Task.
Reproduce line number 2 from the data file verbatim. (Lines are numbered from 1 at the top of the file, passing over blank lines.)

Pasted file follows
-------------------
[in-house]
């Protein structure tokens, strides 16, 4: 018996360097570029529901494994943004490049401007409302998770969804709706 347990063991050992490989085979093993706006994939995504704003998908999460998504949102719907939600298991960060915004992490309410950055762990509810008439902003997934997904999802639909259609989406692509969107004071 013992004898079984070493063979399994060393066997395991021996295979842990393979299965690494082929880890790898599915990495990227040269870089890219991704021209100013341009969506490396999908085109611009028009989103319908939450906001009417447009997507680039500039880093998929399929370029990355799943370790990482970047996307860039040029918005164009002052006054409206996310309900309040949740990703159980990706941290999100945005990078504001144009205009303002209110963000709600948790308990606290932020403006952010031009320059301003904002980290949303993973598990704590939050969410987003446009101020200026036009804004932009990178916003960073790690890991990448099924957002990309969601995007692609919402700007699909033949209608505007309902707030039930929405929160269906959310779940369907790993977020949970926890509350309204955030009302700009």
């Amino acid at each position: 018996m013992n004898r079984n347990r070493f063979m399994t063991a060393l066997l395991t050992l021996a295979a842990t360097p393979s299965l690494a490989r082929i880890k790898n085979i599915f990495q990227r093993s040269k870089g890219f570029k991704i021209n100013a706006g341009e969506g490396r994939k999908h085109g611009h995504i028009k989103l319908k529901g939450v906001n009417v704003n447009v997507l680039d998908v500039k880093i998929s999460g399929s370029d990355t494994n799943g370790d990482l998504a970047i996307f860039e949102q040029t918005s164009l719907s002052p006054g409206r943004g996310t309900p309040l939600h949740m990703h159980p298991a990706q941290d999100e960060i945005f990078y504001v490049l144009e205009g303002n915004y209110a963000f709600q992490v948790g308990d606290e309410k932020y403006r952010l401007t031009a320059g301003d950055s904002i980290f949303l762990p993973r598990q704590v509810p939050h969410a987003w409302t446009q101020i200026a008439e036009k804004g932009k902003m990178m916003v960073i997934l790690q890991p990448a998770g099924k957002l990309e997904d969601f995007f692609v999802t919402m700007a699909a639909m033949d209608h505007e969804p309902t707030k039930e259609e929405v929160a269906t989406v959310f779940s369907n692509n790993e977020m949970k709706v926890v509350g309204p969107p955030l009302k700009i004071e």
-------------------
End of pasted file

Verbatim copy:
């Protein structure tokens, strides 16, 4: 018996360097570029529901494994943004490049401007409302998770969804709706 347990063991050992490989085979093993706006994939995504704003998908999460998504949102719907939600298991960060915004992490309410950055762990509810008439902003997934997904999802639909259609989406692509969107004071 013992004898079984070493063979399994060393066997395991021996295979842990393979299965690494082929880890790898599915990495990227040269870089890219991704021209100013341009969506490396999908085109611009028009989103319908939450906001009417447009997507680039500039880093998929399929370029990355799943370790990482970047996307860039040029918005164009002052006054409206996310309900309040949740990703159980990706941290999100945005990078504001144009205009303002209110963000709600948790308990606290932020403006952010031009320059301003904002980290949303993973598990704590939050969410987003446009101020200026036009804004932009990178916003960073790690890991990448099924957002990309969601995007692609919402700007699909033949209608505007309902707030039930929405929160269906959310779940369907790993977020949970926890509350309204955030009302700009």